Float 'n Fly Technique
by Bob Sirois
Many anglers have read about this technique in many fishing publications or possibly on
one of the online message boards, but have you put it to the test. I doubted it's
potential until I watched my brother-in-law fish this rig late one fall. It was during the
closing days of November back in the late eighties. The water was a cold 49 degrees and I
don't think the air was all that much warmer. We were at my Rod & Gun club pond
because the bass at that time of year stack up in very predictable locations. We went
through 3-1/2 dozen live shiners in 45 minutes anchored up on my favorite late fall
secondary point. Then the bait was gone and we were having limited success with
artificials. My brother-in-law broke out a float & fly rig and started catching
quality bass at almost the same rate. You don't have to hit me over the head and I climbed
on board the Float & Fly bandwagon. This technique has proven itself time and time
again when the water is cold, when bass are extremely pressured or when conditions are
tough. The rig really shines when it comes to catching quality smallmouth bass, however
its extremely effective on largemouth, pickerel, crappie, bluegills and even perch.
Some of the common mail order catalogs offer Float & Fly kits, however I
opted to have a friend make my jigs which insures me a better quality hook. You want to
use the lightest jig possible for the conditions at hand, with weights of 1/32 to 1/16 oz.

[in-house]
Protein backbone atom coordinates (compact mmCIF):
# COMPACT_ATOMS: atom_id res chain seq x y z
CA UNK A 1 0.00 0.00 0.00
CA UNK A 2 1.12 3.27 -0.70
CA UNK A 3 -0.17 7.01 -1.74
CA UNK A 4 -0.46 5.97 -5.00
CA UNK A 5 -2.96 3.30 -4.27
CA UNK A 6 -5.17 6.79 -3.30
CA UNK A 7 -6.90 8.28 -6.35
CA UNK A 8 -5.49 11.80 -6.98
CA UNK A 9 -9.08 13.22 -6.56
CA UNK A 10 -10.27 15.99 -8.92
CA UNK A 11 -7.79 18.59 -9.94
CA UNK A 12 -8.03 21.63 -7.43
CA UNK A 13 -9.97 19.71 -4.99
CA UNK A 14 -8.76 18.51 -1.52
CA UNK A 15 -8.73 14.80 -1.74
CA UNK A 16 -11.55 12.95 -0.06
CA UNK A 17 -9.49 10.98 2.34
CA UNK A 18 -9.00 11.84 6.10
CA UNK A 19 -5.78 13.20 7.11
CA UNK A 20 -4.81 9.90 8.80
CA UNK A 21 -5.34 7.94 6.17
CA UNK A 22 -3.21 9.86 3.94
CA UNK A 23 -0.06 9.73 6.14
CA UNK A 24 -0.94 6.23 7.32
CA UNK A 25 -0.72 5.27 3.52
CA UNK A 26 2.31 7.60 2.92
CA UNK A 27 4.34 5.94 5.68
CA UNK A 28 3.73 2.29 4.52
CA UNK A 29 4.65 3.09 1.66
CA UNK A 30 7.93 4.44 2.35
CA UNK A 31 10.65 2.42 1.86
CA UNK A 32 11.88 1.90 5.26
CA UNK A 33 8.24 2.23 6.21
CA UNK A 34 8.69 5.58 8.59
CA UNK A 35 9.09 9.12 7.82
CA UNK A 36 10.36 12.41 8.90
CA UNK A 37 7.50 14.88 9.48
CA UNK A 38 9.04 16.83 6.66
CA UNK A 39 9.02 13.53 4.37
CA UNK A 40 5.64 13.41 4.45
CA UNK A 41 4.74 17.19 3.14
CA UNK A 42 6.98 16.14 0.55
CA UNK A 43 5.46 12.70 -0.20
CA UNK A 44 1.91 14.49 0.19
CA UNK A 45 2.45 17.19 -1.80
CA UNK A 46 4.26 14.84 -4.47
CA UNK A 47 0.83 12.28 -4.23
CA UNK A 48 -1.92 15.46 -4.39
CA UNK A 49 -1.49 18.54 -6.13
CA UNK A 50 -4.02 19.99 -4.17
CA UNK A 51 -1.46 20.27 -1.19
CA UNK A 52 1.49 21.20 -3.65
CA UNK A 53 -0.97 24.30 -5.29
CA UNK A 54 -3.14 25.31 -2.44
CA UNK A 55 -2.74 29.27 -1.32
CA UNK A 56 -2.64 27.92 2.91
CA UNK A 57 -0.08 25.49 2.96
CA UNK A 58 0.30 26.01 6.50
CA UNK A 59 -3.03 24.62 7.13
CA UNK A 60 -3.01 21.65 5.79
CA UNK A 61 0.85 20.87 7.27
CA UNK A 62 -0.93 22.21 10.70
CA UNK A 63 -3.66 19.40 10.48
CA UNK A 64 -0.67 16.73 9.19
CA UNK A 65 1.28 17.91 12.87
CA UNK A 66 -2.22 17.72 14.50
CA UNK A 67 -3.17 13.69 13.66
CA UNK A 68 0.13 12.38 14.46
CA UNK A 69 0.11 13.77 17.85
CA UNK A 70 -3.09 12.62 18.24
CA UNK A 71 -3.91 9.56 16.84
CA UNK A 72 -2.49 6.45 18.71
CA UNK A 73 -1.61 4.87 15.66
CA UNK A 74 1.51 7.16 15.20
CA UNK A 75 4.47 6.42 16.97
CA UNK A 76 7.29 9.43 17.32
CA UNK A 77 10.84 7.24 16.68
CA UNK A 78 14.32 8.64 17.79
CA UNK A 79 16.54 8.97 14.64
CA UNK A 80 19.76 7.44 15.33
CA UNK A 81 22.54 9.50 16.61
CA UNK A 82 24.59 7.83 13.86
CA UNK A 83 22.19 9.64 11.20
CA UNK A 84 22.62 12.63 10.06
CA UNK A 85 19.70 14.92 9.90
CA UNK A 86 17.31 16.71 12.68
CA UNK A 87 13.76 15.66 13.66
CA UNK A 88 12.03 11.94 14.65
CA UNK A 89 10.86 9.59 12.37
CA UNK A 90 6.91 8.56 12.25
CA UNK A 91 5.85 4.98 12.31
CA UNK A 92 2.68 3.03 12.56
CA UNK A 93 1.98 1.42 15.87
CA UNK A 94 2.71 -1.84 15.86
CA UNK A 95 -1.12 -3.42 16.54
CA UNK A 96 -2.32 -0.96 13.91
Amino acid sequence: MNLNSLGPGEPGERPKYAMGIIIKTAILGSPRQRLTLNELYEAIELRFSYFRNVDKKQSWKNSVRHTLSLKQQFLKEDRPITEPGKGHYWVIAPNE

being the norm. A slightly heavier 1/8 oz. head might be necessary in windy conditions or
when fishing greater depths. An online search will result in numerous sources of craft
hair jigs, which are the standard offering of most seasoned F&F experts. I have a
friend make my jigs using what he has on hand and that is typically bucktail, so a variety
of materials will work as long as you keep it simple. A good quality fine wire hook is
important to insure a quick and easy hookup. I'm personally partial to the Owner Cutting
Edge hooks. You don't need to get fancy with the dressing, with a single color in black,
brown or white bucktail being sufficient. If you have craft hair or other synthetic
materials on hand, then experiment with jig styles, but keep it simple and sparse. The
bucktail should be close to twice the length of the hook, with the overall jig about 2 to
2-1/2 inches long. On page #200 of the 2002 Bass Pro Shops Master Catalog, you will see
two types of bobber stops. At times I like one over the other and conditions and line test
will determine which style works best. Since they are very inexpensive, I suggest you pick
up a supply of both and experiment. On that same page order a couple three packs of the
3-3/8" and the 2-3/4" Thill Center Slider (Thill item M), which will cover most
conditions and your good to go. All you need now is a 6-1/2 foot light action spinning or
baitcasting rod if your able to cast light tackle with baitcasting gear. I should note
that it is more common to fish this rig on a fixed bobber, rather than the slip bobber
Im using. That requires a rod in the 8-9 foot range, to be able to cast the rig,
which to me is just one more rod I really don't need in the boat. I find I have good
success with the slip bobber and dont have to cart around an extra long rod.
Certainly you should experiment as there are merits to both approaches.
To rig attach a bobber stop to 6-8 lb mono, run the line through one
of the small beads that came with the bobber stop, then through the slip bobber and then
tie on your jig. Not all 8 lb mono lines are the same diameter and you might find some